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IMC core values

Playfully exploring “core values”

These days, almost any social organization, from small businesses and football clubs to multinational companies and nation states, try to define their ‘core values’. The IMC is no exception here. Values can set an organisation apart from others, by clarifying its identity and serving as a reflection point for its members. In times of change, and when there is a flux of people and structures, it can be especially important to make explicit some of the attractors and topologies, which guide the unfolding of practices.

However, a problem with “core values” is that they are at the same time descriptive and normative, as much a model for the organization as a model of the organization. And thus, they have some of the core qualities of religious systems, to paraphrase Clifford Geertz. Indeed, these days coming up with a value proposition seems more about integrating into a liberal economy, what can you sell than about finding oneself, as an individual or an organisation.  

“Communication. Respect. Integrity. Excellence.”  At first glance, this reads like a reasonable list of values. Concise and clear, and also the values listed in Enron’s 2000 annual report. Reflecting on historical events, this value list sounds remarkably hollow. A value list demands vigilance, and time.

The exercise of making the implicit IMC values explicit was kicked off at a Thursday morning breakfast meeting in June 2019, guided by Christine Parsons and Savhannah Schulz. We split into small groups and after some lively discussions, each group generated a set of key concepts.  These key concepts were then subjected to the human mind powered principal component analysis known as ‘collective arranging of Post-Its on a whiteboard’.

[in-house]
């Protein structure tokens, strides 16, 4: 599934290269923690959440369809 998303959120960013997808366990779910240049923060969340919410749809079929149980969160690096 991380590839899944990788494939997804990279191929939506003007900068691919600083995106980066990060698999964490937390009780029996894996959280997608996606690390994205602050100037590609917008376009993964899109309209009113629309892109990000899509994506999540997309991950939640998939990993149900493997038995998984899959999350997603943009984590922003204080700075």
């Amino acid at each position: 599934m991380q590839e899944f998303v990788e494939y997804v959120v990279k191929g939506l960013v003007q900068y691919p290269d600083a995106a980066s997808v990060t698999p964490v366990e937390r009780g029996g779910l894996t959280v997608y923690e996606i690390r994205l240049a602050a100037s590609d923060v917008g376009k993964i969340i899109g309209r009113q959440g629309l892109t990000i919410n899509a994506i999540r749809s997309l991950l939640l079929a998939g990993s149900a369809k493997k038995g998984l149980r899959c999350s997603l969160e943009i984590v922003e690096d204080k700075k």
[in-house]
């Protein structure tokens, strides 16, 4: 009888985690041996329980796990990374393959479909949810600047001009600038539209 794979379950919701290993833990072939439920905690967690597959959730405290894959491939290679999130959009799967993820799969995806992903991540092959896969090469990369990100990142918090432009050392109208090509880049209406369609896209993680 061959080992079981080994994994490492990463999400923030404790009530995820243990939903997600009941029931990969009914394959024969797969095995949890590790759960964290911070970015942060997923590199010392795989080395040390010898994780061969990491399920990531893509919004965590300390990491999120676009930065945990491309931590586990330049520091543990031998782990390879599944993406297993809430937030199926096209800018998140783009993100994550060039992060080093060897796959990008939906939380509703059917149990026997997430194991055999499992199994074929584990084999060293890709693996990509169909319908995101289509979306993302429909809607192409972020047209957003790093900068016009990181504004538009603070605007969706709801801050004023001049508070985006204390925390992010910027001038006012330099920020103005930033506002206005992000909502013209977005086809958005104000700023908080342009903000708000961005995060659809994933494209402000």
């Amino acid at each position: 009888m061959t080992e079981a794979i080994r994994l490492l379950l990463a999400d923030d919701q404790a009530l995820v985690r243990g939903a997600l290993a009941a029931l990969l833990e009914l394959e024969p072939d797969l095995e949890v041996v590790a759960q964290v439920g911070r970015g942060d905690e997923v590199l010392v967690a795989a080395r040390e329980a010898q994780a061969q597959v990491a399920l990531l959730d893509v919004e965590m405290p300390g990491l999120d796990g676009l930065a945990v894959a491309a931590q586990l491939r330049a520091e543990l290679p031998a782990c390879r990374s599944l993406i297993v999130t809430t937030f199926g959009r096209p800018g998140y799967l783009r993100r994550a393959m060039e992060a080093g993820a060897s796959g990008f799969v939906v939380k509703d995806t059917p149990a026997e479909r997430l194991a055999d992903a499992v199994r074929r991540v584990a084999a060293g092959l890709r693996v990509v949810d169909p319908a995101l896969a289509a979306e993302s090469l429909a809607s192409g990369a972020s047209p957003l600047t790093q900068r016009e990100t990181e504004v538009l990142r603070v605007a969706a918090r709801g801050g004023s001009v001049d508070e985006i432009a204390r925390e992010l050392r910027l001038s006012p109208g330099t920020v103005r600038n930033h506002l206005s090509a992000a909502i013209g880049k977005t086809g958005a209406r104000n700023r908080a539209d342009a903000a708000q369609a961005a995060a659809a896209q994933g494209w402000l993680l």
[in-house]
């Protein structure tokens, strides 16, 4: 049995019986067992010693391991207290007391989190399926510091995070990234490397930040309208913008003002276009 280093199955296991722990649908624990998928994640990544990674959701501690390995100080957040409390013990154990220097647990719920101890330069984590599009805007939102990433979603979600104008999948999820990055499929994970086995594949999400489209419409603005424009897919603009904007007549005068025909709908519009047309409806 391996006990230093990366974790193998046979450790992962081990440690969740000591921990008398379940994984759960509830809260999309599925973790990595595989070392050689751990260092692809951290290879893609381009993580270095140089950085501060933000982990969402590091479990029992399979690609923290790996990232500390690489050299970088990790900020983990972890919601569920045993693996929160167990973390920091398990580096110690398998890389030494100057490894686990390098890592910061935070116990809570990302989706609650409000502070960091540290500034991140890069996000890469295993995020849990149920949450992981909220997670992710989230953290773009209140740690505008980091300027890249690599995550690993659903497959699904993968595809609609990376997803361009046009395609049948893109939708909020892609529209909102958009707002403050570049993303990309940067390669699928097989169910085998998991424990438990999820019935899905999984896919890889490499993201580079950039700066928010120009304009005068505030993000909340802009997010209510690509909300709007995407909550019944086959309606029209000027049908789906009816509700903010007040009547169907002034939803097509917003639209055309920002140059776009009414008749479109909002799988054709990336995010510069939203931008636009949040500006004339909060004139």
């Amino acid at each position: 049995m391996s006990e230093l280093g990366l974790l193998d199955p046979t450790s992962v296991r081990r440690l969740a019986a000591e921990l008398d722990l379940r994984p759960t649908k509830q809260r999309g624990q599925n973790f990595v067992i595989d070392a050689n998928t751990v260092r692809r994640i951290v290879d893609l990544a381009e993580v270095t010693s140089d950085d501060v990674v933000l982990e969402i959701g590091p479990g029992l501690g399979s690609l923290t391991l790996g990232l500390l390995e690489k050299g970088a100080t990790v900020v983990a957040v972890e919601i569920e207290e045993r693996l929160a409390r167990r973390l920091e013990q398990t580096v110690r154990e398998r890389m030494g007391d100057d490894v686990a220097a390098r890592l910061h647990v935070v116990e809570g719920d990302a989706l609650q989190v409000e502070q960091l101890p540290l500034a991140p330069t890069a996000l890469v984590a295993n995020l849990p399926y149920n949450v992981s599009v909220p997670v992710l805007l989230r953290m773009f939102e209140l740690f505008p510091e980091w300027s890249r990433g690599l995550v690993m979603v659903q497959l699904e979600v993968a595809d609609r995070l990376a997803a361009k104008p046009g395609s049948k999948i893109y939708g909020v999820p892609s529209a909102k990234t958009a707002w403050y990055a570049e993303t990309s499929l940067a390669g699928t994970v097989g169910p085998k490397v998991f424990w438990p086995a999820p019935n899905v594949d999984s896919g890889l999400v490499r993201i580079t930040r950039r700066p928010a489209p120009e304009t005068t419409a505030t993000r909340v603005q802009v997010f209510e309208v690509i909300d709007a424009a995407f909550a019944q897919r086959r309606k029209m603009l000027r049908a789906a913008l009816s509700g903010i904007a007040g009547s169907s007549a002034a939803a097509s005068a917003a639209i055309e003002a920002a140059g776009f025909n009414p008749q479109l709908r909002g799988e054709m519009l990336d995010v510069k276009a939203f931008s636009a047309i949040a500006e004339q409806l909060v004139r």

Rather than leave this analysis as a disordered, sticky mess, Savhannah transposed these ideas into a visually-striking chart. This ‘first draft’ chart, encompassing familiar symbols of the IMC like the LEGO duck, has now found its home on the whiteboard outside our meeting room. We refer to this as a ‘first draft’ because the chart’s pieces and connectors are moveable, to encourage re-arrangements, refinements and additions. We hope to continue the discussion of values over the coming months, and how these values will play out in our projects and our interactions with one another and the wider university community.  

Are brains ambitious or playful? What’s the relation between individuality, diversity and equality? Where does integrity fit into the picture? Explore, co-construct, reflect and share; and in the process you are likely to be enacting, surprise, IMC core values…

Illustration by Savhannah Schulz

However, these are not set in ink, and at the whiteboard in the IMC sofa corner, you can rearrange your own value map by creating and removing concepts and connectors. Here are some snapshots from the past weeks:

Week 1

Week 2

Week 3

Week 4 (post July holiday)